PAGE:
University Develops Ethanol Fuel Cell For Cars

With the world moving rapidly towards ditching petrol and diesel cars, the hunt for alternatives is intensifying – and ethanol could be part of the solution.

Researchers at the University of Florida have developed a new kind of ethanol fuel cell that could use alcohol to power a car. It would simply convert the alcohol into ethanol that can in turn be used to generate electricity, rather than heat, Ethanolproducer.com reports.

Unlike the battery technology electric cars use, which require the vehicle to be charged up before it can take to the road, this would start working as soon as the fuel is in, just as would happen with a petrol car. But it would avoid generating substantial quantities of fossil fuel emissions that cause climate change.

Previous attempts to develop ethanol-based fuel cells have foundered as the chemical reactions have been too slow, but the researchers found that the addition of fluorine helped the palladium-nitrogen-carbon catalysts to function with far greater speed and efficiency. Details of the new technology have been outlined in the journal Nature Energy.

The idea that an ethanol supplier could be the equivalent of one of today’s petrol producers may have seemed fanciful years ago, but now it seems this could be the future.

Associate professor at the university’s NanoScience Technology Centre and co-author of the study Yang Yang, said: “Our research enables direct ethanol fuel cells to become a new player to compete with hydrogen-fuel cells and batteries in various sustainable energy fields.”

Another benefit of ethanol fuel cells would be to prevent cars having to rely on lithium batteries, which may have significant geopolitical benefits amid concerns that China is dominating the supply and production of lithium batteries through its acquisition of mines producing the mineral all over the world.

This would ensure the rest of the world would not be held to ransom over lithium supplies and could use alternative vehicle energy sources.  

Maersk To Run First-Ever Methanol Fuelled Freight Ship In 2023

Denmark based logistics firm Maersk has pledged to launch a carbon-neutral ocean liner by 2023, seven years ahead of their schedule.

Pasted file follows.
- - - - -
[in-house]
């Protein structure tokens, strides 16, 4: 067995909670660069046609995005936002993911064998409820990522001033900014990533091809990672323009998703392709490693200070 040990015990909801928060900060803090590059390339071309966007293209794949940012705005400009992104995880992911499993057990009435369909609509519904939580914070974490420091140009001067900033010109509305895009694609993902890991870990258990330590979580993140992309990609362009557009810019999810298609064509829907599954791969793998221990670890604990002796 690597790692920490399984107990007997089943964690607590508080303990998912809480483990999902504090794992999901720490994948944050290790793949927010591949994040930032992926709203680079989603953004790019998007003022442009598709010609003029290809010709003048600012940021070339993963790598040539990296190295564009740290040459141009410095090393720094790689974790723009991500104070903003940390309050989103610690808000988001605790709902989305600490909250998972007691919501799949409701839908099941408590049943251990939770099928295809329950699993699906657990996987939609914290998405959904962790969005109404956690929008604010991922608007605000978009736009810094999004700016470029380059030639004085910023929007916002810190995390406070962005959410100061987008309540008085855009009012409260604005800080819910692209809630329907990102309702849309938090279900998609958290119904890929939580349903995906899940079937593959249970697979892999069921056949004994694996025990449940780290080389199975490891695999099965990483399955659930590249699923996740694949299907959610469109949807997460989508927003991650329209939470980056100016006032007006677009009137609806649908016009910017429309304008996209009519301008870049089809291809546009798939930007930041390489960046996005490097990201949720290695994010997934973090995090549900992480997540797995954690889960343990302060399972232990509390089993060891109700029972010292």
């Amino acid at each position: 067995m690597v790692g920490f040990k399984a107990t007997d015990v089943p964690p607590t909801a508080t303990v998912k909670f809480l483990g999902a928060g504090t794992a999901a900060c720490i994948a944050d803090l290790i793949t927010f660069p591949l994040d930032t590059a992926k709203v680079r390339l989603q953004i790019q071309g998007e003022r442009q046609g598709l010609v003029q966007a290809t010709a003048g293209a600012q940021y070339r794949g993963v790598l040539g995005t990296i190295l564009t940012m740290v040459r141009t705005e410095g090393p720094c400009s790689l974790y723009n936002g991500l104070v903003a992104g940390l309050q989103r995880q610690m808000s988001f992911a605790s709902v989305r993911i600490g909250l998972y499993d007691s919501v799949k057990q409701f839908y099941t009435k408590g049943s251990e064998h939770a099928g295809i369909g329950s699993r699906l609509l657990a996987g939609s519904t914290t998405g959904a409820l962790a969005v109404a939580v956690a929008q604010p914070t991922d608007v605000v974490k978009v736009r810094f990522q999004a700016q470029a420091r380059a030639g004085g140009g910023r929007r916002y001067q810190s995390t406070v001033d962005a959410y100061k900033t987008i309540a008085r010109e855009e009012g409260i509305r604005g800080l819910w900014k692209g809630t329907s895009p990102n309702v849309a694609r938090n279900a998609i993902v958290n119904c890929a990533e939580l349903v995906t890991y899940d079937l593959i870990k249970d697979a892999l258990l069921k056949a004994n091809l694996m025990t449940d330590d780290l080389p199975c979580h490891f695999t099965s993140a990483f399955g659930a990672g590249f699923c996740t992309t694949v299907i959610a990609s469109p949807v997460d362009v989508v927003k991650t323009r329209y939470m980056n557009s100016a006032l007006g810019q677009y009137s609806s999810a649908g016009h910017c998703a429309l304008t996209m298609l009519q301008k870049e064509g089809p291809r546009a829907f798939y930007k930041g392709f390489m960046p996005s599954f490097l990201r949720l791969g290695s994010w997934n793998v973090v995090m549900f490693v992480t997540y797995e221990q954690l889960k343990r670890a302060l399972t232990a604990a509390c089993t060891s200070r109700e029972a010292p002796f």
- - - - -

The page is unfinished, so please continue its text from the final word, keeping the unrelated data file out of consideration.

The vessel, which is set to run on either e-methanol or bio-methanol obtained from a sustainable methanol supplier, are part of the company’s goal to run an entire carbon-neutral fleet by the year 2050, according to their press release.

The initial pledge to move towards a wholly carbon neutral fleet was announced in 2018, and since then the industry has begun to push for a 60 per cent reduction by 2030 and net-zero carbon emissions by 2050.

Part of the reason this has been an issue is the particular types of fuels both the sea freight and aviation industry use.

As giant transport ships are very heavy, they require a lot of fuel, so many operators use heavy fuel oils, which billow high amounts of carbon dioxide, sulphur and other pollutants into the atmosphere.

Ensuring a sufficient supply of any replacement fuel has been the stopping point of many endeavours to clean up the freight industry in the past.

Even these new liners will also have the ability to run on very low sulphur fuel oil (VLSFO) as well, in case enough biofuel is unavailable.

However, with rapid advances in sustainable biofuel technology, as well as the potential for hydrogen fuel cells and other carbon-neutral technologies being brought in, the shipping industry may become unrecognisable by the end of the decade.

New Biofuel Alternative To Diesel Developed

There is a growing focus on reducing emissions both in the UK and elsewhere around the world, with the transport sector widely considered to be one of the most polluting.

There is a growing focus on reducing emissions both in the UK and elsewhere around the world, with the transport sector widely considered to be one of the most polluting.

That means there is an opportunity to reduce emission levels if this sector decarbonises, and one of the ways to do that is to see a greater adoption of biofuels in place of traditional petrol and diesel.

GreenD+ is a new biofuel that can be used as an alternative to diesel and it’s one that has been developed by London-based company Green Biofuels, AZO Cleantech reported.

This new fuel is created from hydrotreated vegetable oil and it has a similar chemical structure to diesel, as well as offering the same performance, but without producing nitrogen oxides, particulate matter and CO2 emissions.

Using this fuel cuts CO2 emissions by up to 90 per cent, the news provider revealed, while particulate matter is 85 per cent lower when GreenD+ is used, and nitrogen oxide emissions drop by 30 per cent.

It can also be used in existing equipment and vehicles that typically use diesel fuel without the need for any upgrades. The company is planning to roll it out across the construction sector and for rail transport too.

John Cox is the rail division managing director of VolkerFitzpatrick, which has adopted GreenD+. He said it was a “hidden gem of a product”. “The ability to use a total drop replacement fuel without any capital expenditure or changes to any of our equipment was a significant reason for adopting GreenD+,” he asserted. 

Earlier this year, Biofuels International reported that companies working on developing new biofuels would be eligible to apply for funding under the government’s Clean Growth Fund.

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